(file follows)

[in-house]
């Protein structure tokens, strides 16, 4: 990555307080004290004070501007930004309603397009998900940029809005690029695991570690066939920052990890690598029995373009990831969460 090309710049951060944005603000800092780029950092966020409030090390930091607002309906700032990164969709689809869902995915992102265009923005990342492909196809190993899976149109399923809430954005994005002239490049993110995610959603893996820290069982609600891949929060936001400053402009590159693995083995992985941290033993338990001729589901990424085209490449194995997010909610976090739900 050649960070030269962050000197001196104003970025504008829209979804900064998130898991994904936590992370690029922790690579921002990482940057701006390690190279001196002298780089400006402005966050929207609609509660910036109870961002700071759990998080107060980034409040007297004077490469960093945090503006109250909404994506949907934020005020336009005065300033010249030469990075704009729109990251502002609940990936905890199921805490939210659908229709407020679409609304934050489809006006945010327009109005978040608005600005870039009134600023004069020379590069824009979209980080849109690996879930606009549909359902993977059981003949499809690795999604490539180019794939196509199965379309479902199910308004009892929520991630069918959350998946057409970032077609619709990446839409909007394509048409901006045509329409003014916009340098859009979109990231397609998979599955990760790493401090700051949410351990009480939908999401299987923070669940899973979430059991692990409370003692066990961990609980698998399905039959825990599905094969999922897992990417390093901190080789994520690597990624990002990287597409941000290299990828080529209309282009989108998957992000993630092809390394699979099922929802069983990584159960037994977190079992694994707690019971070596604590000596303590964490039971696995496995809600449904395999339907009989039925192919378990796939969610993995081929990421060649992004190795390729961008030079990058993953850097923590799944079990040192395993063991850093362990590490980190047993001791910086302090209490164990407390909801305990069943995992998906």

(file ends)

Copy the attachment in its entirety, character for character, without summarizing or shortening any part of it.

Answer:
[in-house]
């Protein structure tokens, strides 16, 4: 990555307080004290004070501007930004309603397009998900940029809005690029695991570690066939920052990890690598029995373009990831969460 090309710049951060944005603000800092780029950092966020409030090390930091607002309906700032990164969709689809869902995915992102265009923005990342492909196809190993899976149109399923809430954005994005002239490049993110995610959603893996820290069982609600891949929060936001400053402009590159693995083995992985941290033993338990001729589901990424085209490449194995997010909610976090739900 050649960070030269962050000197001196104003970025504008829209979804900064998130898991994904936590992370690029922790690579921002990482940057701006390690190279001196002298780089400006402005966050929207609609509660910036109870961002700071759990998080107060980034409040007297004077490469960093945090503006109250909404994506949907934020005020336009005065300033010249030469990075704009729109990251502002609940990936905890199921805490939210659908229709407020679409609304934050489809006006945010327009109005978040608005600005870039009134600023004069020379590069824009979209980080849109690996879930606009549909359902993977059981003949499809690795999604490539180019794939196509199965379309479902199910308004009892929520991630069918959350998946057409970032077609619709990446839409909007394509048409901006045509329409003014916009340098859009979109990231397609998979599955990760790493401090700051949410351990009480939908999401299987923070669940899973979430059991692990409370003692066990961990609980698998399905039959825990599905094969999922897992990417390093901190080789994520690597990624990002990287597409941000290299990828080529209309282009989108998957992000993630092809390394699979099922929802069983990584159960037994977190079992694994707690019971070596604590000596303590964490039971696995496995809600449904395999339907009989039925192919378990796939969610993995081929990421060649992004190795390729961008030079990058993953850097923590799944079990040192395993063991850093362990590490980190047993001791910086302090209490164990407390909801305990069943995992998906």